At a recent meeting of a borough-level alliance of an umbrella group in Eastern London, attendees were lamenting the decline of community influence by the Muslim community, and how terrorism and international events are influencing local engagement.
This particular alliance was founded in 1981 and worked for simple Muslim community issues such as cemetery blocks, funerals, mosque parking etc. It had managed to keep almost all groups and mosques under a common agenda. It won the cemetery issue with local authorities in 1989 and lobbied unsuccessfully for a borough-level community centre in 2001 and changes to Coroner’s laws — the year in which things changed for the worse.
Terrorism and wars waged on Muslim countries by UK contributed to a feeling of being outsiders when dealing with Town Hall. Suspicion of being informants with intelligence agencies increased mistrust and unity. Finally, every one agreed tat the Prevent funding to different Muslim groups who had no ties to local communities was the last straw.They are planning to restart some activities, but are finding it increasingly difficult with aging founding members and disaffected youth.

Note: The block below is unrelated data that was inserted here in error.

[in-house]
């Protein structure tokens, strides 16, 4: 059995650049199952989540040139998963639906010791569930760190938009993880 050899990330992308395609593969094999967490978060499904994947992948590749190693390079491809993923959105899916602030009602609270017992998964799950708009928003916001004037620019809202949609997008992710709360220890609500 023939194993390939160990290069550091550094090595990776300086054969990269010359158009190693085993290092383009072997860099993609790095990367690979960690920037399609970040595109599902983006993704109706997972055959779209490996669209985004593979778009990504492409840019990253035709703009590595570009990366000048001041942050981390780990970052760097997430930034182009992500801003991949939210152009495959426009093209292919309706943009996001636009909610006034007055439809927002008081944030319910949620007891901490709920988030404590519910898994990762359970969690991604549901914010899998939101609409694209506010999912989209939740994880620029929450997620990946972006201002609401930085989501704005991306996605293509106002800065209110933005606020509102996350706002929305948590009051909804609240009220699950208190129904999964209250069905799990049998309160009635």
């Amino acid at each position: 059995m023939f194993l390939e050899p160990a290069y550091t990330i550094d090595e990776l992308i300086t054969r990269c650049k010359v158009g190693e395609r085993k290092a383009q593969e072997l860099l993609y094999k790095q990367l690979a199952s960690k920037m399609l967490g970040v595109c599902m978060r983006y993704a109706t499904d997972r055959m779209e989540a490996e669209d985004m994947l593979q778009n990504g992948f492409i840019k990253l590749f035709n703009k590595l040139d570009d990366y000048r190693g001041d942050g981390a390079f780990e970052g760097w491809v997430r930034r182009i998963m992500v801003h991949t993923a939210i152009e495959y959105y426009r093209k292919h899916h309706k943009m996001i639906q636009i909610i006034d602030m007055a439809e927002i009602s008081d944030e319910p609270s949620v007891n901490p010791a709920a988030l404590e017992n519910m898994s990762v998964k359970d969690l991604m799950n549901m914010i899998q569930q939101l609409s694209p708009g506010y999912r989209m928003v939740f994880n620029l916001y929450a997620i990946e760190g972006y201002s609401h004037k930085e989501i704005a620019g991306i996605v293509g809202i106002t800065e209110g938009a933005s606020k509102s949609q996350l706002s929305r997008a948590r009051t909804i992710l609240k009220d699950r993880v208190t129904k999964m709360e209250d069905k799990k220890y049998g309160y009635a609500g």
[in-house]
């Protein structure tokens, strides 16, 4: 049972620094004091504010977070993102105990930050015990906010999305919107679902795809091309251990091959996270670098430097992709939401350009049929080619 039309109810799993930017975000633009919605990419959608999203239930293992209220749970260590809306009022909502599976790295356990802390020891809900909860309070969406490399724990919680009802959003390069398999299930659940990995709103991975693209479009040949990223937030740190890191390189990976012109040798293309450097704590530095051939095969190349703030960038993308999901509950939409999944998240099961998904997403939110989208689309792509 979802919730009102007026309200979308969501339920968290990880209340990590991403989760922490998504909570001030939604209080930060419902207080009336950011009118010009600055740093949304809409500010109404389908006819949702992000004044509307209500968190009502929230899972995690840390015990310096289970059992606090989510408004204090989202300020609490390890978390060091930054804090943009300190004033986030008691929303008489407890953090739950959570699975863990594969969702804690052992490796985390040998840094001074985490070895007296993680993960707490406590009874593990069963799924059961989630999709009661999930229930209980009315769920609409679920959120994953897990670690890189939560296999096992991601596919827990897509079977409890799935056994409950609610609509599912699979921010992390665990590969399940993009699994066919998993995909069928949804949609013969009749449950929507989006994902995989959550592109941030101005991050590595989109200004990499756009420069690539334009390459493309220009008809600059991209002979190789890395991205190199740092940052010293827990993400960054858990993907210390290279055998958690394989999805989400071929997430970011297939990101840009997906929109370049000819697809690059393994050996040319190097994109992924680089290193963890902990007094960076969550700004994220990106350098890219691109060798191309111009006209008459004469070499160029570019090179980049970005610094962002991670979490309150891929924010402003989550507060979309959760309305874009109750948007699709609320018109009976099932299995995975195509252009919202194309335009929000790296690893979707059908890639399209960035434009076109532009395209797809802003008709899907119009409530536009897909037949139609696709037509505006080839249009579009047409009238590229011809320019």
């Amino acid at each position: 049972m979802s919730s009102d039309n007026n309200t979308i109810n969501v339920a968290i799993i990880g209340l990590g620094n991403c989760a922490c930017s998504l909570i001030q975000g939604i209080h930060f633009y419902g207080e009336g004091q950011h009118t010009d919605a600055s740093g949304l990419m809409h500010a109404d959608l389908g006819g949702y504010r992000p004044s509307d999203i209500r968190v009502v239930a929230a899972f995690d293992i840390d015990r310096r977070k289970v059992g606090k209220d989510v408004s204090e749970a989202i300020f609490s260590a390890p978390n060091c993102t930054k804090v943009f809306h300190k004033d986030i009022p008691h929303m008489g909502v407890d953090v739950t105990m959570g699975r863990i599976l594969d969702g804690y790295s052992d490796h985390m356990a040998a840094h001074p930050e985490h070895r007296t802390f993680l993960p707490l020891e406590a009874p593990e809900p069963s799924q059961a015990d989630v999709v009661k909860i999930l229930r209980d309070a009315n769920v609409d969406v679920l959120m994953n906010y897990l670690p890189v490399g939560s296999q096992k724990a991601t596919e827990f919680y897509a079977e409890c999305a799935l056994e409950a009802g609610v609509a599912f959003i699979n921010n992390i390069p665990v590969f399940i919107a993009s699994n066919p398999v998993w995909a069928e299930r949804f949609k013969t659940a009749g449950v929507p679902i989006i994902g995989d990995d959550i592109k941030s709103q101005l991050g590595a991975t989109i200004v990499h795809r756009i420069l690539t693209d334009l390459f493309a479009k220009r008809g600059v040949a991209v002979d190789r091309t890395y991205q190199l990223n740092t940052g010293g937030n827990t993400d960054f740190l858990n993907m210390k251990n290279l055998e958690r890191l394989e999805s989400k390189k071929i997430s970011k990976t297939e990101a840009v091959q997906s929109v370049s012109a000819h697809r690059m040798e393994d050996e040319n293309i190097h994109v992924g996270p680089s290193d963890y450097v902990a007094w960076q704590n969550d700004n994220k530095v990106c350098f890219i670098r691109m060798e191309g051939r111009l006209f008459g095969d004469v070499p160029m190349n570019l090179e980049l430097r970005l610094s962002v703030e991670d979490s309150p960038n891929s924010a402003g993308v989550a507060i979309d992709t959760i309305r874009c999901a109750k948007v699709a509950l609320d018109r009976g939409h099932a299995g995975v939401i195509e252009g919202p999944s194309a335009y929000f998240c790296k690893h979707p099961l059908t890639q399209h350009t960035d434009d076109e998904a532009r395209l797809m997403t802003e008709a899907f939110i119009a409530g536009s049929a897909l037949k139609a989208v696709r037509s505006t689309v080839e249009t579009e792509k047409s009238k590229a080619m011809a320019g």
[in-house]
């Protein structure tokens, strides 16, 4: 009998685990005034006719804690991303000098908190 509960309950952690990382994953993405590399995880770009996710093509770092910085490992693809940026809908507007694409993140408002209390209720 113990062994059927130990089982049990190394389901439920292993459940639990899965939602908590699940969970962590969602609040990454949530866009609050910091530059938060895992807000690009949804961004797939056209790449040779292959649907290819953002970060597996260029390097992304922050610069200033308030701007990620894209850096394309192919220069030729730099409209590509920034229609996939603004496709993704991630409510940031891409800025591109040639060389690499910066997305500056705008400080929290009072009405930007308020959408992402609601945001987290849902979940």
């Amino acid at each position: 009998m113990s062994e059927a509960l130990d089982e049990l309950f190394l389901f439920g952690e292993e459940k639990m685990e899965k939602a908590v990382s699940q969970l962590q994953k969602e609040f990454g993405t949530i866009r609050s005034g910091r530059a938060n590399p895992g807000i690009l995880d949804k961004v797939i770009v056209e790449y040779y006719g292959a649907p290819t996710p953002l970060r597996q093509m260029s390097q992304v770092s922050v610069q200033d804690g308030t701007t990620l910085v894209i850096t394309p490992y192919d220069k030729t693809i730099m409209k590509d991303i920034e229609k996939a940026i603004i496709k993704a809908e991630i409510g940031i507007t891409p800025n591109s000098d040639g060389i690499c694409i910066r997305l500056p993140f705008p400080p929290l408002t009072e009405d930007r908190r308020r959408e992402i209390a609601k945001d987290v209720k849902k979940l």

One member opines, ‘Perhaps the rapid increase in the numbers of Muslims in this area means that we are now a major part of the local community and do not need to have to organise and try hard to make our voices heard’. It is a thought, but most present disagree — the reality is that Muslim community relations with the local communities in the UK are strained and there is little hope for a way back. There is still a need for community centres, counselling and helping members and grass-roots organising on common issues.
However, the world has changed.